Ever since my two week trip to Scandinavia in 2015, I’ve been obsessed with packing as lightly as possible and avoiding checking bags AT ALL COSTS. Do you know how much time checking a bag adds to your travels? It’s stupid. Above is what my backpack usually looks like on the last day before I have to find some way to make the stuff I’ve acquired along the way fit in with the clothing and gear that I brought with me. So, you may ask, what exactly have I brought with me on my travels? I’m glad you asked.
Scandinavia, 2015: I was going abroad for two weeks with a sizable (compared to the backpack that I use now) rolling bag in an almost-fall-like temperature zone. I knew layers was probably my best bet. I brought with me: two pairs of black leggings, one pair of blue skinny jeans, one pair of black skinny jeans, a pashmina, a pair of walking sneakers, a pair of crocs, two tank tops, a flannel button down shirt, two three-quarters sleeve length shirts, one 3/4 sleeve length dress, a cardigan, and a logo tee. I have to say I can’t remember for the life of me what the black shirt on the right is, or the pink thing directly next to it. You know what that means: I didn’t wear it. I also brought flip flops (for the hostel showers), an umbrella, my toiletries, my Lonely Planet guide book, and a collapsable water bottle. And of course, my phone, wallet, chargers, etc. Out of all this stuff, I think the only things I never wore were that pink, the black shirt, the dress, and the beige cardigan.
Those sneakers I’d bought specifically for the trip because I knew I’d be walking a lot so I went to The Walking Company and bought these sneakers. This turned out to be a terrible idea because they ripped my ankles to shreds. I was applying and changing my band aids multiple times a day. I switched to wearing my Crocs ASAP and then only switched back when the Crocs started to hurt (after a few days, at the very least). I can’t remember the brand but I would never recommend them to anyone who was traveling. I would sooner recommend Crocs or Converse.
2016, Poland: I’d obtained packing cubes and a (now retired) backpack from Tortuga. I love this company. I’d 100% recommend them for your traveling needs. this time around so my clothes were a bit more organized. What I wasn’t smart about were my packing choices. Sure, I packed light, but I packed clothes that were definitely not warm enough for Poland in late October. What I packed this time: one pair of blue jeans, two pairs of black leggings, one long-sleeved black shirt, one 3/4 sleeve Green Day t-shirt, a pashmina, a KALE t-shirt, two tank tops, that same stupid flannel button down, and a pair of grey sweat pants and a black thermal shirt for sleeping in. I think I actually wore all of this during the trip. Even the flannel top (it was cold in Poland in October). I wore a jean jacket, too. I ended up buying a sweater, winter hat, scarf, gloves, and a peacoat while I was in Poland (thank goodness for the cheap exchange rate) because this clothing was not cutting it for 45* F and raining.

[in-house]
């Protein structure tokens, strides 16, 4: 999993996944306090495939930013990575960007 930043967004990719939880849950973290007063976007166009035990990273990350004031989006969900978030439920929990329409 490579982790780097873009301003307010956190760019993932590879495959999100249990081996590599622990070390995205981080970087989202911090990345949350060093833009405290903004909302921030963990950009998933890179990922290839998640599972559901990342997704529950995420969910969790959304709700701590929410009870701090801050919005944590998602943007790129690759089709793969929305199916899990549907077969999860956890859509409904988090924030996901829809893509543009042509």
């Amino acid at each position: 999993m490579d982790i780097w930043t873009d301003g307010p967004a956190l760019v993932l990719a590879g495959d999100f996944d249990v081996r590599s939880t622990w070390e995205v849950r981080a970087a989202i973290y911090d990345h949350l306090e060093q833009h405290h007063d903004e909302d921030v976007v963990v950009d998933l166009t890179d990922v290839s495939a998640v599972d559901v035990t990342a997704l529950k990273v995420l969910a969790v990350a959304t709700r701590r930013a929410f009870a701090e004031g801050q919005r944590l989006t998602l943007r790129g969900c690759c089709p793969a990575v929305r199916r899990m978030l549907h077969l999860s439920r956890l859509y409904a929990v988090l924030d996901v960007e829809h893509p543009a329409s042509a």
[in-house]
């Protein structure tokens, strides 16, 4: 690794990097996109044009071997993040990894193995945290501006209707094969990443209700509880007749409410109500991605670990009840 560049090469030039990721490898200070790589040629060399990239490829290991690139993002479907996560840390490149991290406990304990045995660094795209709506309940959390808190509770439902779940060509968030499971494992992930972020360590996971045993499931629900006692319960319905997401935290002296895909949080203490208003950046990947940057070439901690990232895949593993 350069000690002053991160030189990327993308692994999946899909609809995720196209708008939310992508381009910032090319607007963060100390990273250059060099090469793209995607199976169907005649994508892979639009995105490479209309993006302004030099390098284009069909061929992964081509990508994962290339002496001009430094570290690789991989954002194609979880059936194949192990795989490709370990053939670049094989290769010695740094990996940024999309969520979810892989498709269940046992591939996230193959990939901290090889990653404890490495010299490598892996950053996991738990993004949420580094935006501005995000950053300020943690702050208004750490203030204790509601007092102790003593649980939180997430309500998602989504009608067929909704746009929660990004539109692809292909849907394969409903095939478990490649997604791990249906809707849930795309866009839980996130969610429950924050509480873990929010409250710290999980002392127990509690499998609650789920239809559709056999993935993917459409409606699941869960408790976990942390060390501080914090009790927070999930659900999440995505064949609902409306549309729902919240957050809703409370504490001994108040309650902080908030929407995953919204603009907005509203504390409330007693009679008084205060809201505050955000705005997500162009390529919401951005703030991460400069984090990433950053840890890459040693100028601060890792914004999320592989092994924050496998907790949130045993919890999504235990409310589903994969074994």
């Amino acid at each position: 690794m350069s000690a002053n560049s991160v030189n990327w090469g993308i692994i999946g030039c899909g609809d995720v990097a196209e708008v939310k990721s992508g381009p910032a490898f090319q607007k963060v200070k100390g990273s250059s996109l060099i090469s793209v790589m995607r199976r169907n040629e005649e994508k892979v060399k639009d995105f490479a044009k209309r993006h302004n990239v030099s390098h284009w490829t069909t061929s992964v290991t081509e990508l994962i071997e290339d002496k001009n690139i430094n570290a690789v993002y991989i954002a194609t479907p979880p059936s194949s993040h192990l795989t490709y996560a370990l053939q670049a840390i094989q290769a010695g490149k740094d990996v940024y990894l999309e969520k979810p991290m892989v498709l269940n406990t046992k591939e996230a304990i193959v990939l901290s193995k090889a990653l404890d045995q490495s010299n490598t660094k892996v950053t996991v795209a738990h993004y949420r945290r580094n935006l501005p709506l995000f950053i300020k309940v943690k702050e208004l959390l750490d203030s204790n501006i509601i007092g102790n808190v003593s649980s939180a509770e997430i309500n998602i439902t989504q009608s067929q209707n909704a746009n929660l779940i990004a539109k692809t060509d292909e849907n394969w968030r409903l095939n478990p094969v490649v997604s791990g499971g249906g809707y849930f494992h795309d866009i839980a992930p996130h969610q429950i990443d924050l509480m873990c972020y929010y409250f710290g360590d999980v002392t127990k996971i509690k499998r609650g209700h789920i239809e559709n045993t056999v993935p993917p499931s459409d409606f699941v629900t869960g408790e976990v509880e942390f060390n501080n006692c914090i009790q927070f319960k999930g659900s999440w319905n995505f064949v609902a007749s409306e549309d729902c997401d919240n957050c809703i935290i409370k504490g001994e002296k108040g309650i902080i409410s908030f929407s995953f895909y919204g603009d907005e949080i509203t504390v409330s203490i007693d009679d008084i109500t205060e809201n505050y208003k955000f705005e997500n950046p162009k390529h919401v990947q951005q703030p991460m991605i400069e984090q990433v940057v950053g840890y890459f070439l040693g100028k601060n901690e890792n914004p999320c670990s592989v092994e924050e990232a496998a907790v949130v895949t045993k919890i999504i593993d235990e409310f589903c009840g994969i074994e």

I also packed my travel journal, my parent’s super old, cracked iPad, makeup, toiletries, Kindle, converter, camera, earbuds, inflatable neck pillow (they sell these at the Flying Tiger – GET ONE), passport, chargers, Rick Steeve’s guide book, and my collapsable water bottle.
London/Dublin, 2017: Finally, this past summer, I knew what I’d be getting myself into weather-wise. I’d done London in the summer before and Dublin is north of that and usually pretty cloud. I packed: one pair of blue jeans, two pairs of black leggings, a pashmina, a (different) flannel button down shirt, grey sweatpants and white t-shirt to sleep in, a patterned 3/4 sleeve shirt, a black long sleeve shirt, a track jacket, a royal blue sweater, two tank tops, and two logo tees.
I don’t think I actually acquired any clothing on this trip, shockingly. I think the only item of clothing that I packed and didn’t wear was the patterned 3/4 sleeve shirt. I should know better now than to pack actual clothing when I’m backpacking because 9.9 times out of 10, I will thrown on some jeans and a solid colored shirt and go. I also brought two Lonely Planet travel guides (too much!), chargers, a book, passport, brush, travel journal, makeup, toiletries, a camera, umbrella (it was London, after all), and a converter (which ended up only working in some outlets, so check your converters, too, before you go).
Conclusion: Pack light. Pack solid colors. Check the temperature of where you’re going. Dress in layers. And for the love of timesaving, don’t check a bag.
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